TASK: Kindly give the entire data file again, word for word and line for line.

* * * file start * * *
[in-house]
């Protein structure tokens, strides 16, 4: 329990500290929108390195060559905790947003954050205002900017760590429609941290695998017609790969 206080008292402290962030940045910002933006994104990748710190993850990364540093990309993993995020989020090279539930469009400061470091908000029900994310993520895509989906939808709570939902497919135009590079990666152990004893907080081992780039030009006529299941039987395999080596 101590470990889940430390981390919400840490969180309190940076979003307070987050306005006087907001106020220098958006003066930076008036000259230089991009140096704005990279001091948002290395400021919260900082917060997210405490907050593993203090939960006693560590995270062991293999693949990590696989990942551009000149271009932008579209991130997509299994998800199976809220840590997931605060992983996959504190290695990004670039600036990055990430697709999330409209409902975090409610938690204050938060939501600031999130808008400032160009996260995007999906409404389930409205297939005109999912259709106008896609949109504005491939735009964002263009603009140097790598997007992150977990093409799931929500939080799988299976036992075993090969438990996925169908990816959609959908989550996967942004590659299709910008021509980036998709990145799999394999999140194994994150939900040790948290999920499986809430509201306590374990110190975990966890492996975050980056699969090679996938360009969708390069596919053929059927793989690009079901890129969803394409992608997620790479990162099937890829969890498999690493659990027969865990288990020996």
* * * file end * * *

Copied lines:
[in-house]
């Protein structure tokens, strides 16, 4: 329990500290929108390195060559905790947003954050205002900017760590429609941290695998017609790969 206080008292402290962030940045910002933006994104990748710190993850990364540093990309993993995020989020090279539930469009400061470091908000029900994310993520895509989906939808709570939902497919135009590079990666152990004893907080081992780039030009006529299941039987395999080596 101590470990889940430390981390919400840490969180309190940076979003307070987050306005006087907001106020220098958006003066930076008036000259230089991009140096704005990279001091948002290395400021919260900082917060997210405490907050593993203090939960006693560590995270062991293999693949990590696989990942551009000149271009932008579209991130997509299994998800199976809220840590997931605060992983996959504190290695990004670039600036990055990430697709999330409209409902975090409610938690204050938060939501600031999130808008400032160009996260995007999906409404389930409205297939005109999912259709106008896609949109504005491939735009964002263009603009140097790598997007992150977990093409799931929500939080799988299976036992075993090969438990996925169908990816959609959908989550996967942004590659299709910008021509980036998709990145799999394999999140194994994150939900040790948290999920499986809430509201306590374990110190975990966890492996975050980056699969090679996938360009969708390069596919053929059927793989690009079901890129969803394409992608997620790479990162099937890829969890498999690493659990027969865990288990020996």